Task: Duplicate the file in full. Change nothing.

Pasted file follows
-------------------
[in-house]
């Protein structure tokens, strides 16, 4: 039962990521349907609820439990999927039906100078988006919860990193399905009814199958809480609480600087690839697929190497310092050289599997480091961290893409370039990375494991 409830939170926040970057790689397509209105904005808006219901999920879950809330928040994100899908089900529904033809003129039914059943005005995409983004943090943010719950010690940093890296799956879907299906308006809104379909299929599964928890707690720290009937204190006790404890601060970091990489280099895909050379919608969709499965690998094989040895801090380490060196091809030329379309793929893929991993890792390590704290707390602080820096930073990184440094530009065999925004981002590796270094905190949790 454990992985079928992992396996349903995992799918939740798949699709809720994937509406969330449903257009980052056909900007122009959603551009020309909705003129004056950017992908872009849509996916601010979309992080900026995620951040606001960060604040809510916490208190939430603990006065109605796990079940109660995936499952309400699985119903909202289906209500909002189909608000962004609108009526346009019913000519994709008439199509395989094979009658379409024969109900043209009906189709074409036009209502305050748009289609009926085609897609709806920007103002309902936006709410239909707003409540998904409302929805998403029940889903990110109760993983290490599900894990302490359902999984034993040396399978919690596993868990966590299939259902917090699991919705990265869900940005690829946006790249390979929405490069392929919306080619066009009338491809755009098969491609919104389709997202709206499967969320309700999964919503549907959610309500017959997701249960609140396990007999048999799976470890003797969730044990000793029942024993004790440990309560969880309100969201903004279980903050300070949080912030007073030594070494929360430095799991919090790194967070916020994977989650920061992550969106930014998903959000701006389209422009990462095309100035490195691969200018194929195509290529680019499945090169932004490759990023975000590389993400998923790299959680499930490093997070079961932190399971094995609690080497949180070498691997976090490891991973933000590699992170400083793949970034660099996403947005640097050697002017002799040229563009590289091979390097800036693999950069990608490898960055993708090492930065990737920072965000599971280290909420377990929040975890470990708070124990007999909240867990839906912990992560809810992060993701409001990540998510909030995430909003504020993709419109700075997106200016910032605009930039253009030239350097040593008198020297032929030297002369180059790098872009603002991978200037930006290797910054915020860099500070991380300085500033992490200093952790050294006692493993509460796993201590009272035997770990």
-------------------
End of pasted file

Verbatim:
[in-house]
């Protein structure tokens, strides 16, 4: 039962990521349907609820439990999927039906100078988006919860990193399905009814199958809480609480600087690839697929190497310092050289599997480091961290893409370039990375494991 409830939170926040970057790689397509209105904005808006219901999920879950809330928040994100899908089900529904033809003129039914059943005005995409983004943090943010719950010690940093890296799956879907299906308006809104379909299929599964928890707690720290009937204190006790404890601060970091990489280099895909050379919608969709499965690998094989040895801090380490060196091809030329379309793929893929991993890792390590704290707390602080820096930073990184440094530009065999925004981002590796270094905190949790 454990992985079928992992396996349903995992799918939740798949699709809720994937509406969330449903257009980052056909900007122009959603551009020309909705003129004056950017992908872009849509996916601010979309992080900026995620951040606001960060604040809510916490208190939430603990006065109605796990079940109660995936499952309400699985119903909202289906209500909002189909608000962004609108009526346009019913000519994709008439199509395989094979009658379409024969109900043209009906189709074409036009209502305050748009289609009926085609897609709806920007103002309902936006709410239909707003409540998904409302929805998403029940889903990110109760993983290490599900894990302490359902999984034993040396399978919690596993868990966590299939259902917090699991919705990265869900940005690829946006790249390979929405490069392929919306080619066009009338491809755009098969491609919104389709997202709206499967969320309700999964919503549907959610309500017959997701249960609140396990007999048999799976470890003797969730044990000793029942024993004790440990309560969880309100969201903004279980903050300070949080912030007073030594070494929360430095799991919090790194967070916020994977989650920061992550969106930014998903959000701006389209422009990462095309100035490195691969200018194929195509290529680019499945090169932004490759990023975000590389993400998923790299959680499930490093997070079961932190399971094995609690080497949180070498691997976090490891991973933000590699992170400083793949970034660099996403947005640097050697002017002799040229563009590289091979390097800036693999950069990608490898960055993708090492930065990737920072965000599971280290909420377990929040975890470990708070124990007999909240867990839906912990992560809810992060993701409001990540998510909030995430909003504020993709419109700075997106200016910032605009930039253009030239350097040593008198020297032929030297002369180059790098872009603002991978200037930006290797910054915020860099500070991380300085500033992490200093952790050294006692493993509460796993201590009272035997770990």